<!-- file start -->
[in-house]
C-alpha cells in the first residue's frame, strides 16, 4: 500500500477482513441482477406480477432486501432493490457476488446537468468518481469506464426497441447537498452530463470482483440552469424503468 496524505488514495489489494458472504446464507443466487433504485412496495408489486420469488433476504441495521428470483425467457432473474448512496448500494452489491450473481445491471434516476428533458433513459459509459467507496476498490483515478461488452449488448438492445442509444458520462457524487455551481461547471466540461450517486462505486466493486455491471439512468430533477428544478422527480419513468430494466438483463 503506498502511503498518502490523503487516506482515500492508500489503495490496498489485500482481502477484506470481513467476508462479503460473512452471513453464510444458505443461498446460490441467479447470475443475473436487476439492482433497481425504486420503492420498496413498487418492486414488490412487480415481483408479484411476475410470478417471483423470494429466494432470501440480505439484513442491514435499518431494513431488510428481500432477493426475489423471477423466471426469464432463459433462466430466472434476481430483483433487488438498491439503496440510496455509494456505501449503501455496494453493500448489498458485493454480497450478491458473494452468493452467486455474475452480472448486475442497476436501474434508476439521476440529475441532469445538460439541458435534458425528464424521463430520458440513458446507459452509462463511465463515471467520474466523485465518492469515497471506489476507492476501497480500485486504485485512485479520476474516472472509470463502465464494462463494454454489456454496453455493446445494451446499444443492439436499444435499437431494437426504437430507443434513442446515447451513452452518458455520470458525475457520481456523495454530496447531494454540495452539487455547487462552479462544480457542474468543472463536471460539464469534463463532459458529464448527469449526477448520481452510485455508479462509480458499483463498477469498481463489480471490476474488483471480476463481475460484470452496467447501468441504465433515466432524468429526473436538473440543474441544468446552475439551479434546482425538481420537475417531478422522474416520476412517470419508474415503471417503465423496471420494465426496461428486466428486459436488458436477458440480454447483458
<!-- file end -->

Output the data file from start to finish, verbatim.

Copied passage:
[in-house]
C-alpha cells in the first residue's frame, strides 16, 4: 500500500477482513441482477406480477432486501432493490457476488446537468468518481469506464426497441447537498452530463470482483440552469424503468 496524505488514495489489494458472504446464507443466487433504485412496495408489486420469488433476504441495521428470483425467457432473474448512496448500494452489491450473481445491471434516476428533458433513459459509459467507496476498490483515478461488452449488448438492445442509444458520462457524487455551481461547471466540461450517486462505486466493486455491471439512468430533477428544478422527480419513468430494466438483463 503506498502511503498518502490523503487516506482515500492508500489503495490496498489485500482481502477484506470481513467476508462479503460473512452471513453464510444458505443461498446460490441467479447470475443475473436487476439492482433497481425504486420503492420498496413498487418492486414488490412487480415481483408479484411476475410470478417471483423470494429466494432470501440480505439484513442491514435499518431494513431488510428481500432477493426475489423471477423466471426469464432463459433462466430466472434476481430483483433487488438498491439503496440510496455509494456505501449503501455496494453493500448489498458485493454480497450478491458473494452468493452467486455474475452480472448486475442497476436501474434508476439521476440529475441532469445538460439541458435534458425528464424521463430520458440513458446507459452509462463511465463515471467520474466523485465518492469515497471506489476507492476501497480500485486504485485512485479520476474516472472509470463502465464494462463494454454489456454496453455493446445494451446499444443492439436499444435499437431494437426504437430507443434513442446515447451513452452518458455520470458525475457520481456523495454530496447531494454540495452539487455547487462552479462544480457542474468543472463536471460539464469534463463532459458529464448527469449526477448520481452510485455508479462509480458499483463498477469498481463489480471490476474488483471480476463481475460484470452496467447501468441504465433515466432524468429526473436538473440543474441544468446552475439551479434546482425538481420537475417531478422522474416520476412517470419508474415503471417503465423496471420494465426496461428486466428486459436488458436477458440480454447483458